When I was twenty I backpacked through Europe. Riding home from Denver International Airport, disheveled and disillusioned, I didn’t want my adventure to be over. I was a discoverer. An explorer. Someone who appreciated all the world had to offer, and wanted to know everything immediately.
Growing up in Denver, I defended it against people from larger cities. For all my big words defending Denver’s virtue, I’d never treated my hometown as a backpacker arriving in the train station. Surely my town, the city I’d vouch for over any other, had a lot to offer—and it did.
I wanted to see Denver through fresh eyes, explore it like I would a city whose name I can’t pronounce. With this blog, I get that chance. So let’s go.
We’ll start with Denver parkways. That way we can stay safe, and, for the most part, stay in the car.
Warmed by Denver sunshine, my girlfriend and I started at Highland Park. The beautiful weather was dampened by scenes of playgrounds blocked off with caution tape. But despite these reminders of quarantine, the short walk around the park retained its charm. We finished by walking around Woodbury Library, a surprisingly ornate brick building, another of those book depositories left by the repentant capitalist, Andrew Carnegie.
Hitting the road, we pulled over on Zuni Street in order to take in a splendid view of Denver. A clear blue sky, accentuated with storybook clouds, added the necessary backdrop to the Denver skyline. The green arches of Speer Bridge in the foreground held an ever-growing number of skyscrapers on its back.
As Speer Boulevard was developed, many citizens couldn’t comprehend the necessity of recreational paths along Cherry Creek. As we drove, I looked to my left to see dozens of people enjoying those paths, meandering their way past murals with striking colors and heartfelt messages. Rapidly pedaling his bike, a child smiled knowing the training wheels, and his doting dad, protected him from harm. On Cherry Creek, my dad and I spent what felt like days, months, years biking next to the peaceful, if filthy, water.
Many sites catch your eye on this commercial boulevard. To my right there’s Elitch Gardens, where I’ve been unintentionally screaming on roller coasters for over twenty years. There’s the Pepsi Center, where I and 18,000 others have been unsuccessfully screaming to help the Nuggets win a championship for almost twenty years. And there’s the Auraria Campus where I internally screamed many times reading essay questions I was certain would not be on the final.
Soon we approached the Sunken Gardens Park near Denver’s West High School, where we saw what appeared to be a parade. The road was blocked by a police cruiser, cars honked in a single file line, and there was an archway of orange, black, and white balloons. Turning off Speer I was struck with a desire to park, and to feel the lush green grasses of the Sunken Gardens pop through my toes. But there was business at hand. We had to figure out the who, what, and why of this pandemic parade. A truck approached the four-way stop just south of the high school’s entrance, and I made eye contact with a driver dressed in a cap and gown. Strange times.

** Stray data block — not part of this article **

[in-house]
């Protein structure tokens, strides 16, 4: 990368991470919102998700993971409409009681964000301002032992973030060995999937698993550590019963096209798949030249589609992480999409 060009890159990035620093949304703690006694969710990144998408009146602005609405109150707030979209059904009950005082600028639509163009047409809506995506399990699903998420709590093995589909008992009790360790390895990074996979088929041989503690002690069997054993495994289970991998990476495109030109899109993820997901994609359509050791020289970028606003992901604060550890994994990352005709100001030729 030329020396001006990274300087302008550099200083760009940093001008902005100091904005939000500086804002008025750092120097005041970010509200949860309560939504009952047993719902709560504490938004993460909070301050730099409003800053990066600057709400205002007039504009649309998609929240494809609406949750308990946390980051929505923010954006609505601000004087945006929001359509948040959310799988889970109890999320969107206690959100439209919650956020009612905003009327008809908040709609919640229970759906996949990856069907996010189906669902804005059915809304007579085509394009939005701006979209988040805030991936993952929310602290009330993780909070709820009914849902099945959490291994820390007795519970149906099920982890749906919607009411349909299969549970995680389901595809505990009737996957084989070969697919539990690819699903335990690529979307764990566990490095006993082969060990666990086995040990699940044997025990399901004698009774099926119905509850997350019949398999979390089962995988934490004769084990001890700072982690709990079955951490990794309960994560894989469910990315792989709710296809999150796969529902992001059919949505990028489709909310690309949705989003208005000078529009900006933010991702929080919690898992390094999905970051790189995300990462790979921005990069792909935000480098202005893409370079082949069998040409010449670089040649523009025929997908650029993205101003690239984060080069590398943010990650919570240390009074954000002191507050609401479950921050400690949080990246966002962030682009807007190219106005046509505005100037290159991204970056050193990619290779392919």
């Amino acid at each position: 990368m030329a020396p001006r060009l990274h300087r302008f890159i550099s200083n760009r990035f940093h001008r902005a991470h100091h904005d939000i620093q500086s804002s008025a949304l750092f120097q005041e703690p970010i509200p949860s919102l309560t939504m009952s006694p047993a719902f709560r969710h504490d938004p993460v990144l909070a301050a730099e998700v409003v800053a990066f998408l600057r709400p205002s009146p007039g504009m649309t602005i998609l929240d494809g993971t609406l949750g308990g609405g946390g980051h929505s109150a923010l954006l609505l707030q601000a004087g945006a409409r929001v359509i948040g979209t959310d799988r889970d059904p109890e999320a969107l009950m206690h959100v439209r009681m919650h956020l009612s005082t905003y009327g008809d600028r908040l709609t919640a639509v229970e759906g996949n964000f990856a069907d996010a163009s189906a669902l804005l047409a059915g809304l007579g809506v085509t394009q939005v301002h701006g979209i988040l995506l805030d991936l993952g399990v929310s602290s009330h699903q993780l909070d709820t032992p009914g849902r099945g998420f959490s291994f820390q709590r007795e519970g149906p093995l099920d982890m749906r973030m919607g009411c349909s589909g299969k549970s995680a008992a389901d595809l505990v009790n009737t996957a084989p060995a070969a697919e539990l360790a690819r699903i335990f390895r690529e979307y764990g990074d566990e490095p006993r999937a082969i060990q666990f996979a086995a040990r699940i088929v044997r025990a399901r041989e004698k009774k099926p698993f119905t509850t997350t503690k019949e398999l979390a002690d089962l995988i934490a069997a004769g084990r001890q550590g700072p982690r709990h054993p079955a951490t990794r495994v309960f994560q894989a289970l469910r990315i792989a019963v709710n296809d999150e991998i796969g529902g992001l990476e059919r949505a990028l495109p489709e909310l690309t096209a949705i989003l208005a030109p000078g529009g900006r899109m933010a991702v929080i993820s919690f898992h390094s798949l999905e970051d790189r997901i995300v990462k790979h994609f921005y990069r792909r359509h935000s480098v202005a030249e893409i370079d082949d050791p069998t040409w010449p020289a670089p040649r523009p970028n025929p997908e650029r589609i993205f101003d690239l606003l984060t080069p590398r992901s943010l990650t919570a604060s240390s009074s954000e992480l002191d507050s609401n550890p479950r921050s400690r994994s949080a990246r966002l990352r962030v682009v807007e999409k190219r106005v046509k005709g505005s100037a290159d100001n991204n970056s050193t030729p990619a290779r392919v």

Leaving the drive-thru graduation we headed back to Speer. The next stop was Hungarian Freedom Park, where we hopped out of the car to admire Zoltán Popovits’ commemorative statue of the 1956 Hungarian revolt. A faceless man emerged from a bronze curtain mounted on a concrete stele.
Heading east through the city we made our way to Seventh Avenue Parkway. As we admired Good Shepherd Catholic Church, I investigated offerings left at the feet of a statue of the Native American Saint Ketari Tekakwitha. My stomach grumbled, and we decided to get some breakfast from Snooze. I used my phone to place our order. Green chile Benedict for me, a breakfast sampler for Megan, and most importantly a pancake to share. Masked and prepared, I thanked the server for the to-go bag, and Meg asked if they included syrup.
We made our way to nearby Cranmer Park. Not only were there shaded picnic tables, there was a sundial across the park. We deplasticed our disposable utensils. After eating turkey bacon for months the crispy pork bacon greeted my taste buds like a spouse returning from a tour of duty. When we went for the pancake, no syrup. No syrup. But Megan asked for the syrup. Eating our sad, syrupless pancake we glanced over and saw a small child preparing a kite. Never gonna work, I thought. Not windy enough. This kid is set up for failure. A gust of wind picked up, and he ran as fast as he could. The kite flew for a good amount of time. We looked over at his admiring parents, and it felt healing. It felt like everything would be alright.
Turns out I didn’t know how to check a sundial. The Cranmer Park plaques gave us detailed instructions, but we left slightly confused. Still, a giant stone sundial, you don’t see that every day. I was glad citizens banded together to save it back in the ’60s.
We headed down Sixth Avenue Parkway and admired the houses shaded by well-established trees, designed in many different, sprawling architectural styles. Decades ago, many wondered why you would build parkways well out of town: a waste of space, a waste of money. Prime real estate today. Who wouldn’t want this?
Heading up Monaco Parkway I was reminded of how far Denver has come. This was the edge. This was where the city would end if it ever even got this far. Now, I look east, and there’s no idea where it ends, or where it will end.
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